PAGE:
I think Joylon has very aptly dealt with your points.
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I am coming late to this interesting blog. I concur with the legal analysis and reminding us that HMRC is in the business of bringing in the money within the boundaries of statute and case law. But I wonder if it is worth looking at some other areas of interest, with some focus on how regulatory authorities operate, and where morality and tax have entered the debate on HMRC’s activities.
To begin with, I think the term “collecting” tax is perhaps too much a portmanteau term, for it sweeps up a range of discrete but connected activities. In one sense, and at the highest level of abstraction, HMRC “collects” the taxes and duties owing under the law. But, in practice, the vast bulk of taxes and duties are collected and paid over by employers (PAYE and NICs) and traders (VAT). Most other self-assessed taxes (corporation tax and income tax self assessment) are voluntarily paid over, often with the help of professional agents who prepare accounts and computations.
This leaves about £20bn out of £506bn (last year) that is derived from a range of HMRC interventions. Those interventions “collect” tax (albeit not always cash up front) from a programme of risk assessments, calibrated responses, and a relatively small number of enquires. And an even smaller number of those enquiries will require HMRC to consider the terms on which to end them so as to maximise the tax “collected”. This need not be just the basis for a particular dispute but things like how many (any) earlier periods that might need to be included, the tax affairs of connected persons or close company directors, and so on.
The common thread in all this activity is for HMRC to balance its resources against what it expects to get for employing them. Care and management are integral to all of this, not just to that small number of cases where the LSS might be invoked. (It is worth noting that HMRC is bound by legislation and administrative law over and above the Taxes Acts. So it may be that the LSS is not an exercise in self- limitation but a sensible way of ensuring that its policies on settling cases are not vulnerable to challenge by way of judicial review.)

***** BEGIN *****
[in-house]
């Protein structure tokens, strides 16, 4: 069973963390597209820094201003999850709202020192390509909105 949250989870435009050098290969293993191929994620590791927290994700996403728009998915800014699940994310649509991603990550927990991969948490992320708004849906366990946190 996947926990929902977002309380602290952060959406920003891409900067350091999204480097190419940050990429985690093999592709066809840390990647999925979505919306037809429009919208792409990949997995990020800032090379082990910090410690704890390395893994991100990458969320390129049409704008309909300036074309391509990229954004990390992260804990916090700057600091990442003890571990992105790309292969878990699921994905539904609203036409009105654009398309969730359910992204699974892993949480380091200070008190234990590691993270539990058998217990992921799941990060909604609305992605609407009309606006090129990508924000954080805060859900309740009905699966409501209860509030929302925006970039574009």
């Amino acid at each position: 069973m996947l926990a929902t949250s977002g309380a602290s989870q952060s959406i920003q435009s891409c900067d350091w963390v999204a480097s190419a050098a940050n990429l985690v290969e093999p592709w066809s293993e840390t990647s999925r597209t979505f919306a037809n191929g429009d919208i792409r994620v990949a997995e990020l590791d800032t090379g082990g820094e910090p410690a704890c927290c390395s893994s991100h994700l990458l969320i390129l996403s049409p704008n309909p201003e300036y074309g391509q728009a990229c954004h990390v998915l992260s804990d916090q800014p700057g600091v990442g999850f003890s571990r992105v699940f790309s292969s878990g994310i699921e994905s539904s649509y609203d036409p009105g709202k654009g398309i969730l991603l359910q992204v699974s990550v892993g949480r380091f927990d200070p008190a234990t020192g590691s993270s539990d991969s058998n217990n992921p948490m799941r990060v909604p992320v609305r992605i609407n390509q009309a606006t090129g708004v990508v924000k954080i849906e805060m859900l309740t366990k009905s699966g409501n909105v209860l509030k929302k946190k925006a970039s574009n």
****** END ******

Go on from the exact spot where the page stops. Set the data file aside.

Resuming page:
In all this activity HMRC operates as probably do most large organisations – there is no specific reference to morality, even if there are comments about fair shares and the like. Indeed, in the case of tax there is judicial support that you do not look for a moral purposes in tax legislation. You apply ordinary rules of statutory construction, and may even refer specifically to Parliament’s intention’s (including Parliamentary debate, as in Pepper v Hart on the value of discounted school fees).
Admittedly, when discussing the Tax Gap, HMRC invokes not ‘morality’ but perhaps its distant relation or second cousin in the “spirit of the law”. (It will be rare to have this apply against HMRC and in favour of the taxpayer, although I can recall (unsuccessful) representations to this effect.) Not all tax professionals and lawyers are convinced that the spirit can be so constrained and invoked!
So I think the really interesting question is how has the debate changed recently. From what I have seen the new focus is not on HMRC acting morally but on what a range of bodies, politicians and ordinary people see as “immoral” conduct by some (a minority of ) tax professionals, and some (a minority) businesses (mostly large). Margaret Hodge famously told Matt Brittin that Google was acting immorally, it was doing evil. The critique of HMRC is that, at worst, it has become too close to the (large) businesses it deals with or, at best, lacks a moral compass and drive to tackle non-compliance.
Most tax professionals I know are very wary of ascribing moral agency to taxes, HMRC or businesses. They are probably more comfortable in accepting the concept of values which are overt, documented and against which actions can be judged. As Rebecca Benneyworth mentioned at Jolyon’s recent Hardman Lecture the professional accountancy Institutes already have codes of conduct in this area. So perhaps someone can take forward this blog by giving Jolyon one on whether these standards, or HMRC’s Charter are sufficient?